Upon an IP repatriation, the US transferor might be required to recognize gain on the IP (whether or not the Termination Rule applies). The amount of gain required to be recognized, if any, would depend on whether the repatriated IP were "transferred basis property" to the QDP by reason of the repatriation. Transferred basis property is, in general, property whose basis is determined (in whole or in part) by reference to the transferor's basis. Repatriated IP would generally be transferred basis property if it had been repatriated in a nonrecognition transaction (even one including boot); if repatriated in a fully taxable transaction, in contrast, the IP would not be transferred basis property.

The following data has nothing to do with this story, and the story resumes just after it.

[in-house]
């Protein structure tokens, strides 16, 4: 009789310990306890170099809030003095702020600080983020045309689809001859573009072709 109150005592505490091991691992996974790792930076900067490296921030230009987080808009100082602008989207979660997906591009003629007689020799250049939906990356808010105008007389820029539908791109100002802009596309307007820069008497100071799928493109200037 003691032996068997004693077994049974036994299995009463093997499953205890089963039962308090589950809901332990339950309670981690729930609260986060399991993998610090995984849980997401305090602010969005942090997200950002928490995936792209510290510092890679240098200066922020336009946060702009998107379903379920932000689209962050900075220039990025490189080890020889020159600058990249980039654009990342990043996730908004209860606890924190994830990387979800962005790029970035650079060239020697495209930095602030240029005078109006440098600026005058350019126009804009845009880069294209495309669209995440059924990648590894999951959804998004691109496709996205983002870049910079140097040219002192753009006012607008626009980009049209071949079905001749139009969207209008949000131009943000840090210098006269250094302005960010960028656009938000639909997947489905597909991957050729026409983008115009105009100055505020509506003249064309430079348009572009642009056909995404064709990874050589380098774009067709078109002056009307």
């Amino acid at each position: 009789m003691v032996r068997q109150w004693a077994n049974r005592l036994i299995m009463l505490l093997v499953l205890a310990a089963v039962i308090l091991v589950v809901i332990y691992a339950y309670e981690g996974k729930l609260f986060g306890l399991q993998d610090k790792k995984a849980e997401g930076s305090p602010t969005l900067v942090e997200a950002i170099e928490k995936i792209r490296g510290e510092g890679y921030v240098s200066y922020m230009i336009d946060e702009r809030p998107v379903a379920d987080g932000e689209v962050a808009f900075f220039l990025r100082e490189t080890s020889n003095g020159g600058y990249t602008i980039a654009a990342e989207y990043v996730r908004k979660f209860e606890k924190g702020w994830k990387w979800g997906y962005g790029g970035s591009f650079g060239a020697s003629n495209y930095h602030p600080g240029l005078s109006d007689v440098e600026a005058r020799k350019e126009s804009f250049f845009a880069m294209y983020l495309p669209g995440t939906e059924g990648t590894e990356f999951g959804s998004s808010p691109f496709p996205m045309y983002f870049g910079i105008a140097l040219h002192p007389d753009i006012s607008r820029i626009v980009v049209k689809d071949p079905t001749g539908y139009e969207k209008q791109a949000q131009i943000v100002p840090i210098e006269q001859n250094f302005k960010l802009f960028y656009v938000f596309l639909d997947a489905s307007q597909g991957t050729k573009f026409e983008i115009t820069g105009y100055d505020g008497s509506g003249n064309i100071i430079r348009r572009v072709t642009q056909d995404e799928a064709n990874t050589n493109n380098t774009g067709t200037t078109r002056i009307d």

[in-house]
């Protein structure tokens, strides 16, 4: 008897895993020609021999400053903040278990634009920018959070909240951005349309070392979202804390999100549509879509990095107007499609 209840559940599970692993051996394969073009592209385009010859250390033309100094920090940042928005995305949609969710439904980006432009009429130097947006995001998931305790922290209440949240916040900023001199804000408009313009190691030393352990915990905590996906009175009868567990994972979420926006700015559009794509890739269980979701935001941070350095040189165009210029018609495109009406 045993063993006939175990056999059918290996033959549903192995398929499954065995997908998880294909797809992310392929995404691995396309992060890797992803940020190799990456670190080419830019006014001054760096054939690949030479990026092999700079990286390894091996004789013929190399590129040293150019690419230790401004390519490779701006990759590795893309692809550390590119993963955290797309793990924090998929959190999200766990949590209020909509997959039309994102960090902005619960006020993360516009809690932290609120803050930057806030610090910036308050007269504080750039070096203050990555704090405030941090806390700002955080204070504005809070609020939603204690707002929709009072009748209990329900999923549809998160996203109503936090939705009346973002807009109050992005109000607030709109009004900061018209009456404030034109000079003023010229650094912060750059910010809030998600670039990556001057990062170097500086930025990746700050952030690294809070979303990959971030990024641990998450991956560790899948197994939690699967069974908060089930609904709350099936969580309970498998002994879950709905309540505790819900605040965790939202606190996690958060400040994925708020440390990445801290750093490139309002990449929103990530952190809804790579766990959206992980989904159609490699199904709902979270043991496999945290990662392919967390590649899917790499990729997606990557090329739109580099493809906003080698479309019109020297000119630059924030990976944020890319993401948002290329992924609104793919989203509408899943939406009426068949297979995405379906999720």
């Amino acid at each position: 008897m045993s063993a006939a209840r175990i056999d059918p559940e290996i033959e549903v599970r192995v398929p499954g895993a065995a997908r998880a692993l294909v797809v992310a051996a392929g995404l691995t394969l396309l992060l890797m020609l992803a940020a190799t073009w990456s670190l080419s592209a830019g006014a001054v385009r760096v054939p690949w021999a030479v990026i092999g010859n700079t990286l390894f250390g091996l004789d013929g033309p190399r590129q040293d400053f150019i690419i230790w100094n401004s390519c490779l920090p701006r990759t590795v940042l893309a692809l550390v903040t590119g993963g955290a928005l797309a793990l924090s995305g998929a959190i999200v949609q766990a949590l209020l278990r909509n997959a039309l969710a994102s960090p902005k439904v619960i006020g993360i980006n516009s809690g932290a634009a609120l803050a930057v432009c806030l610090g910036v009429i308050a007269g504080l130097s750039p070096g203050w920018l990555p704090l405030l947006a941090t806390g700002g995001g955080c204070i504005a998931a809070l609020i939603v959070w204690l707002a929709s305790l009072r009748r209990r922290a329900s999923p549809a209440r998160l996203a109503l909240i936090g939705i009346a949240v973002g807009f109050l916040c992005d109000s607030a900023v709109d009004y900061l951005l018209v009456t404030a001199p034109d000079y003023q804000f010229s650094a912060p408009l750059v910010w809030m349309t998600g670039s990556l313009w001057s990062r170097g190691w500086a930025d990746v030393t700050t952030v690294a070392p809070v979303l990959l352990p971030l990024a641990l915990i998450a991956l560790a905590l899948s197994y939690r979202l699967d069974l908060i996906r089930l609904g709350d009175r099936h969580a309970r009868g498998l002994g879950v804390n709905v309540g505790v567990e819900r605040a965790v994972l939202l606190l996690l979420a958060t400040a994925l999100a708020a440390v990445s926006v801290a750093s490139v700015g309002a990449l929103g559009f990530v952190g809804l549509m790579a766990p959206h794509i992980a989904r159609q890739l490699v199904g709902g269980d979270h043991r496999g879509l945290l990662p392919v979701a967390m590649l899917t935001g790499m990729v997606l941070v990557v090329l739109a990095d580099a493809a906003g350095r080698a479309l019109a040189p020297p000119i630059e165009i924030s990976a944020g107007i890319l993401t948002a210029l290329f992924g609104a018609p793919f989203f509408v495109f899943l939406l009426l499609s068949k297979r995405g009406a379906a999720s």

If the repatriated IP were transferred basis property, the amount of gain (if any) to be recognized would equal the gain (if any) that the TFC would have recognized in the IP repatriation if its adjusted basis in the IP had been the original US transferor's original basis in the outbounded IP. Accordingly, if outbounded IP were repatriated by way of a complete liquidation under IRC Section 332, the US transferor would not be required to recognize any gain because the TFC would not recognize any gain (whatever its basis in the IP) under IRC Section 337. In contrast, consider a repatriation accomplished through a nonrecognition transaction with boot, such as an exchange described in IRC Section 351(b). In theory, the TFC might not have actually recognized any gain in the IP repatriation — due to its actual basis in the outbounded IP — but would have if it had the US transferor's original basis in the IP. In that case, the US transferor would be required to recognize gain.